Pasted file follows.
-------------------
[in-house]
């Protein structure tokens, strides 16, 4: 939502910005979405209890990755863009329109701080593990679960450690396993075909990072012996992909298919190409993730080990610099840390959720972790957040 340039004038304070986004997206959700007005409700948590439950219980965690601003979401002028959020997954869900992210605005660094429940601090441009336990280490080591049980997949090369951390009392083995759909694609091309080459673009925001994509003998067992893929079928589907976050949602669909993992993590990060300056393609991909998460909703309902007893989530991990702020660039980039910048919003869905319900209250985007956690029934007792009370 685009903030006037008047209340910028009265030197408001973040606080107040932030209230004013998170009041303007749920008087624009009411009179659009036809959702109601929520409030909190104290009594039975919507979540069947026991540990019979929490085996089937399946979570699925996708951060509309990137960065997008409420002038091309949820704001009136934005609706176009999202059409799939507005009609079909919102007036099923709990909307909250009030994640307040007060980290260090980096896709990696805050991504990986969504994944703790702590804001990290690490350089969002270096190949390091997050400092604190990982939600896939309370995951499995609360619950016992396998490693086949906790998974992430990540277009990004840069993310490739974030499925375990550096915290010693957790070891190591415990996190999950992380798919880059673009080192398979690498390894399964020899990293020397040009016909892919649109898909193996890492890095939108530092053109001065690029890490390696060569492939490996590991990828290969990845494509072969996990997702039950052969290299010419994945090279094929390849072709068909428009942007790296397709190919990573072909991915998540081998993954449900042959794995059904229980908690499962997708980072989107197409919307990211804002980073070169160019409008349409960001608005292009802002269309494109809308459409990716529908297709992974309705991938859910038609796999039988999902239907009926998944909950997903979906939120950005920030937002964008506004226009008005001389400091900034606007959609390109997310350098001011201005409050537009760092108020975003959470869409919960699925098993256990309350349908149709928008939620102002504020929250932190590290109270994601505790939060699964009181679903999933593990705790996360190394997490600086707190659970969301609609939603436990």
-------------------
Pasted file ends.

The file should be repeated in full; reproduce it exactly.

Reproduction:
[in-house]
């Protein structure tokens, strides 16, 4: 939502910005979405209890990755863009329109701080593990679960450690396993075909990072012996992909298919190409993730080990610099840390959720972790957040 340039004038304070986004997206959700007005409700948590439950219980965690601003979401002028959020997954869900992210605005660094429940601090441009336990280490080591049980997949090369951390009392083995759909694609091309080459673009925001994509003998067992893929079928589907976050949602669909993992993590990060300056393609991909998460909703309902007893989530991990702020660039980039910048919003869905319900209250985007956690029934007792009370 685009903030006037008047209340910028009265030197408001973040606080107040932030209230004013998170009041303007749920008087624009009411009179659009036809959702109601929520409030909190104290009594039975919507979540069947026991540990019979929490085996089937399946979570699925996708951060509309990137960065997008409420002038091309949820704001009136934005609706176009999202059409799939507005009609079909919102007036099923709990909307909250009030994640307040007060980290260090980096896709990696805050991504990986969504994944703790702590804001990290690490350089969002270096190949390091997050400092604190990982939600896939309370995951499995609360619950016992396998490693086949906790998974992430990540277009990004840069993310490739974030499925375990550096915290010693957790070891190591415990996190999950992380798919880059673009080192398979690498390894399964020899990293020397040009016909892919649109898909193996890492890095939108530092053109001065690029890490390696060569492939490996590991990828290969990845494509072969996990997702039950052969290299010419994945090279094929390849072709068909428009942007790296397709190919990573072909991915998540081998993954449900042959794995059904229980908690499962997708980072989107197409919307990211804002980073070169160019409008349409960001608005292009802002269309494109809308459409990716529908297709992974309705991938859910038609796999039988999902239907009926998944909950997903979906939120950005920030937002964008506004226009008005001389400091900034606007959609390109997310350098001011201005409050537009760092108020975003959470869409919960699925098993256990309350349908149709928008939620102002504020929250932190590290109270994601505790939060699964009181679903999933593990705790996360190394997490600086707190659970969301609609939603436990």